Saturday, August 17, 2013

Writing Experiments: Step into the Bhakti-verse

Some of you might have noticed that I spend a lot of time on these blogs writing about my mother. They say that your life influence comes out of the five people you spend the most time with. For two people who spend most of their time on opposite sides of the globe, my mother and I see each other a lot. I work with her (and sometimes for her), we send each other interesting links, and like many other mothers and daughters, we Skype. (Is that a verb now? Like Google?)

Another reason we're so close is that we share so many interests. Science fiction & fantasy. Illustration. Calligraphy. And writing, of course.

My mom's writing is a strange animal. She's been going to a class for a few years now, but her degree is in film and advertising. She's also read a lot of spiritual literature, as well as writers like Robert Holdstock and Patricia McKillip, who do lyrical, descriptive work. A lot of her writing is brief but rhythmic, like a media sound bite from an alternate universe. She also really likes alliteration and parallel structure.

Lately, as a writing exercise, she re-worked one of her favourite pieces into three poems and asked me to read them and see what I thought. You can read them here: https://www.facebook.com/notes/bhakti-issa-urra/pushing-the-envelope/10151769471568360


My relationship with poetry is a lot like my relationship with abstract art: I only know enough about it to have a like/don't like reaction, which I can't always explain. So this next bit isn't so much a review as an opinion.

Despite being very different structures, all three of these poems are immediately recognisable as being from one person, with the turns of phrase, alliterative passages, and obvious love of wordplay.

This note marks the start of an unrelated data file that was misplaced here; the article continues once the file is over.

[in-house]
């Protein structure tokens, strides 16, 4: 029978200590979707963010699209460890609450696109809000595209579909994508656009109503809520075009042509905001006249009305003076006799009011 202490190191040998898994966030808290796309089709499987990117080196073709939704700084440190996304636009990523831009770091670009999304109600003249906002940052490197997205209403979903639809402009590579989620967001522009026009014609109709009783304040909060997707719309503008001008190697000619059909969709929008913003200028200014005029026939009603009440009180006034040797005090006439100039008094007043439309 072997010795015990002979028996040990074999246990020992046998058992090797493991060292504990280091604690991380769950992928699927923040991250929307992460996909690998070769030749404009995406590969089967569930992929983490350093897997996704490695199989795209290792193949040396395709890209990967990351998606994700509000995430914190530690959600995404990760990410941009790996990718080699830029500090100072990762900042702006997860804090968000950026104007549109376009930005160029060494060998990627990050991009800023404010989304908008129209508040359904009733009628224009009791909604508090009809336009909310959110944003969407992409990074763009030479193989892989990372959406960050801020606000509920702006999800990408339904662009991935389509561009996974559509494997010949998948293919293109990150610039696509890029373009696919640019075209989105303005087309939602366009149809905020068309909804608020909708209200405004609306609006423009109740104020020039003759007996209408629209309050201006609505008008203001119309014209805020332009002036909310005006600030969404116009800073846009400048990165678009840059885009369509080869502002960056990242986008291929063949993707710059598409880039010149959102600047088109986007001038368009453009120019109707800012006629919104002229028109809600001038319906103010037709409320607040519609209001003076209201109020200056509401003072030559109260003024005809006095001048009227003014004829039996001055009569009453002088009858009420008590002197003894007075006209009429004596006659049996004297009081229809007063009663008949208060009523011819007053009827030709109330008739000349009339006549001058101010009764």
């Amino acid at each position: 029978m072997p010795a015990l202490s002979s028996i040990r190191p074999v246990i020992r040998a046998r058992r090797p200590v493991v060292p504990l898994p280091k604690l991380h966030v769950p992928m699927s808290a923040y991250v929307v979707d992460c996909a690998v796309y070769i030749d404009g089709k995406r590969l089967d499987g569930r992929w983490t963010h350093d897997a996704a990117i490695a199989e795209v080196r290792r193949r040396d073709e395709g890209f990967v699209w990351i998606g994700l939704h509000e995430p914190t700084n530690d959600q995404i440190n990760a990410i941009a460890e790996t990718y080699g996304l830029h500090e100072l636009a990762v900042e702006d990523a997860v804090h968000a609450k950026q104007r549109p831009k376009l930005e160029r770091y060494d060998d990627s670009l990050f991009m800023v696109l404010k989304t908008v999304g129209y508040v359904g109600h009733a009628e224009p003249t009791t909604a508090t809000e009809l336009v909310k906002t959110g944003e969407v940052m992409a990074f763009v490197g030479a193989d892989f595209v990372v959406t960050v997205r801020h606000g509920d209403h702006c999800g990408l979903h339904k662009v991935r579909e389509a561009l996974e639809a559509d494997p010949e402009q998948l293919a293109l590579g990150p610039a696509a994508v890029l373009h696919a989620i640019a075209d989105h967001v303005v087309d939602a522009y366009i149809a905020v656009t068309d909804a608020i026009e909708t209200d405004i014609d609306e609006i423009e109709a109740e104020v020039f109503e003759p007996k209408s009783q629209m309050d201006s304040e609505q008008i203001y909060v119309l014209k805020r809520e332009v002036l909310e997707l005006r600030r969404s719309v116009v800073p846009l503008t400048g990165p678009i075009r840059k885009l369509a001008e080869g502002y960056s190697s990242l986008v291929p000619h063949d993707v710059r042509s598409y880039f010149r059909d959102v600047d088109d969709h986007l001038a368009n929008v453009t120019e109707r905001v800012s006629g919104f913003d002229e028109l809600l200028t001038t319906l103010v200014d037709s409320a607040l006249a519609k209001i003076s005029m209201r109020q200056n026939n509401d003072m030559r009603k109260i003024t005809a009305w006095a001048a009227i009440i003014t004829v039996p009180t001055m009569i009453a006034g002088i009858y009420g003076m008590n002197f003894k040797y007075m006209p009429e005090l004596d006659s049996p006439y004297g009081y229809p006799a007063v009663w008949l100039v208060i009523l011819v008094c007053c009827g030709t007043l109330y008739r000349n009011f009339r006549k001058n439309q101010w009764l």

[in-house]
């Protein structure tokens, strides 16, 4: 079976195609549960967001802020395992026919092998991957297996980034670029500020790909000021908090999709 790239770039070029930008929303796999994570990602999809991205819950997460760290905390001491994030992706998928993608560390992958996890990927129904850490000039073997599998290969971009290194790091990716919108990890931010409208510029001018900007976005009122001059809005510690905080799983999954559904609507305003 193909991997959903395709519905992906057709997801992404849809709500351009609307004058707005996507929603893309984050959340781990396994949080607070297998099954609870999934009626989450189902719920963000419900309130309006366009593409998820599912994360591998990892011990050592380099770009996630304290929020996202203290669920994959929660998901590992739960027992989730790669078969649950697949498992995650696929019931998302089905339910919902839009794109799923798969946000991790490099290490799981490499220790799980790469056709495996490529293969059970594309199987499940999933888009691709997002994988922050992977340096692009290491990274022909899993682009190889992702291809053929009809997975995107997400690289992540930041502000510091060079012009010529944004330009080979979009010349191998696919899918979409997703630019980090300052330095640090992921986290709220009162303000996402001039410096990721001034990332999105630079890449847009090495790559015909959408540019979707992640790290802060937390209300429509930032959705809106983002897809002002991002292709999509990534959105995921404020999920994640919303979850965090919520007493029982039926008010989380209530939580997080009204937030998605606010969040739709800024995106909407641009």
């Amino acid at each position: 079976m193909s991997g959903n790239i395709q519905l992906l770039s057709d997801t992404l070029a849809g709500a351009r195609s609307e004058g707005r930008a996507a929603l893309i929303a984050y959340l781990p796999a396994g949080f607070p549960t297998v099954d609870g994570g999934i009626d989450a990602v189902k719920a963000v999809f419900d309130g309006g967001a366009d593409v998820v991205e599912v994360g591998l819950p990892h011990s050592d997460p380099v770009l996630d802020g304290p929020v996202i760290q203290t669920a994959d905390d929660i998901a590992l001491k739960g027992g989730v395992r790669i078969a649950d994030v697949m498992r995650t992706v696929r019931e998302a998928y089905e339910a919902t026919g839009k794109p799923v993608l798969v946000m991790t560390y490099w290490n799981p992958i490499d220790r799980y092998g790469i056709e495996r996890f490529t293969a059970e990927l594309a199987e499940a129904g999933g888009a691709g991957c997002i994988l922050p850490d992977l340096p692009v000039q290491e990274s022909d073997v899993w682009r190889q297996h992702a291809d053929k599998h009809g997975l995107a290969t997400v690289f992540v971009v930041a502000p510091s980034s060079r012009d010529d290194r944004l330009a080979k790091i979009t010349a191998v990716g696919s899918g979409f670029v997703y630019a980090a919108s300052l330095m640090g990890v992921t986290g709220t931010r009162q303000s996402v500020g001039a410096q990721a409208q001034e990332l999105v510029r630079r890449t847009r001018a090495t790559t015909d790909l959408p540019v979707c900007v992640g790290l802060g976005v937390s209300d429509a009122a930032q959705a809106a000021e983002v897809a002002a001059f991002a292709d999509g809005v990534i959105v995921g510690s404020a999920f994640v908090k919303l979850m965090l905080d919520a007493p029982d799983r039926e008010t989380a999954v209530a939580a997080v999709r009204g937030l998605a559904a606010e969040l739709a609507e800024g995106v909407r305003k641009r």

The three-haiku piece is short but effective. Instead of using images to create a single moment like traditional haiku, the poem uses the 5-7-5 beat to play with metaphors and sounds. The phonetics create a tone almost of war-drums, giving the reader a feeling of standing on a field watching a literal holy war. Mom and I read Norse mythology; she would probably enjoy writing in Fornyr├░islag.

The free-verse visual style is probably the closest to the original prose work, but my favourite poem is the chain, where each successive verse starts with the last line of the previous one. I mentioned Mom's love of wordplay and odd phrases (e.g. the deliberate use of 'them self' instead of 'themselves'; I still can't decide if this is crazy and off-putting or innovative and thought-provoking. Both?). This is the one that makes pictures in my head, that I want to turn into an illustrated scroll and hang on my wall. The images here are so vivid that they stick. Love or hate the sentence structure, this is a powerful and fascinating poem.


1 comment:

  1. thank you babe - your insight & feedback always blow me away

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